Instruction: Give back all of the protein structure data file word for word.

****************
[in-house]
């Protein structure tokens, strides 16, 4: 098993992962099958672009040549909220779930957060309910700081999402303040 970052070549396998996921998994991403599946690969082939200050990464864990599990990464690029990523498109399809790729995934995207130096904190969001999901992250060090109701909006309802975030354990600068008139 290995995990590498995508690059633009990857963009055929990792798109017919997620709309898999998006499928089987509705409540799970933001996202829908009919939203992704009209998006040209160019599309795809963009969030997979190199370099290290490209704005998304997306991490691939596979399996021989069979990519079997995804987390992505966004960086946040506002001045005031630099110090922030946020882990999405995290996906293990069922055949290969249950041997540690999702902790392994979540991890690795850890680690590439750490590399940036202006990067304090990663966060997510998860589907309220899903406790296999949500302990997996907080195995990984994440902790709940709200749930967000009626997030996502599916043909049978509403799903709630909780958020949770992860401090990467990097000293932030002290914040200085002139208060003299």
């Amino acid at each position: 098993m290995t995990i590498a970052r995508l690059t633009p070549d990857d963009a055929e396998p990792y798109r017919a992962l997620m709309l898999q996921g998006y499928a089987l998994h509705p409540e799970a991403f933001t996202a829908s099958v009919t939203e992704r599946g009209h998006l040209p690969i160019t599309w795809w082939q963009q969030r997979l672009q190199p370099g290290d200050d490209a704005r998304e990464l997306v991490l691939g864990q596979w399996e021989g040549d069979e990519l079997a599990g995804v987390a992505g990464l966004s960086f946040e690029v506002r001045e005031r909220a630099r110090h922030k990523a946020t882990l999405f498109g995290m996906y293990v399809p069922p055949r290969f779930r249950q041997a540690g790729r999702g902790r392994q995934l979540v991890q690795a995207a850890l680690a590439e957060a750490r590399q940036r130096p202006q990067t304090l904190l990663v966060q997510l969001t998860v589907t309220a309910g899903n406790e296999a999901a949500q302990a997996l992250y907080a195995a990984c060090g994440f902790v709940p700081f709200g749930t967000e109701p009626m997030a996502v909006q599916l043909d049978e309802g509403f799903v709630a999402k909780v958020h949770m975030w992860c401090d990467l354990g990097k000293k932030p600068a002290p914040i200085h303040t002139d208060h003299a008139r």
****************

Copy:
[in-house]
């Protein structure tokens, strides 16, 4: 098993992962099958672009040549909220779930957060309910700081999402303040 970052070549396998996921998994991403599946690969082939200050990464864990599990990464690029990523498109399809790729995934995207130096904190969001999901992250060090109701909006309802975030354990600068008139 290995995990590498995508690059633009990857963009055929990792798109017919997620709309898999998006499928089987509705409540799970933001996202829908009919939203992704009209998006040209160019599309795809963009969030997979190199370099290290490209704005998304997306991490691939596979399996021989069979990519079997995804987390992505966004960086946040506002001045005031630099110090922030946020882990999405995290996906293990069922055949290969249950041997540690999702902790392994979540991890690795850890680690590439750490590399940036202006990067304090990663966060997510998860589907309220899903406790296999949500302990997996907080195995990984994440902790709940709200749930967000009626997030996502599916043909049978509403799903709630909780958020949770992860401090990467990097000293932030002290914040200085002139208060003299």
């Amino acid at each position: 098993m290995t995990i590498a970052r995508l690059t633009p070549d990857d963009a055929e396998p990792y798109r017919a992962l997620m709309l898999q996921g998006y499928a089987l998994h509705p409540e799970a991403f933001t996202a829908s099958v009919t939203e992704r599946g009209h998006l040209p690969i160019t599309w795809w082939q963009q969030r997979l672009q190199p370099g290290d200050d490209a704005r998304e990464l997306v991490l691939g864990q596979w399996e021989g040549d069979e990519l079997a599990g995804v987390a992505g990464l966004s960086f946040e690029v506002r001045e005031r909220a630099r110090h922030k990523a946020t882990l999405f498109g995290m996906y293990v399809p069922p055949r290969f779930r249950q041997a540690g790729r999702g902790r392994q995934l979540v991890q690795a995207a850890l680690a590439e957060a750490r590399q940036r130096p202006q990067t304090l904190l990663v966060q997510l969001t998860v589907t309220a309910g899903n406790e296999a999901a949500q302990a997996l992250y907080a195995a990984c060090g994440f902790v709940p700081f709200g749930t967000e109701p009626m997030a996502v909006q599916l043909d049978e309802g509403f799903v709630a999402k909780v958020h949770m975030w992860c401090d990467l354990g990097k000293k932030p600068a002290p914040i200085h303040t002139d208060h003299a008139r």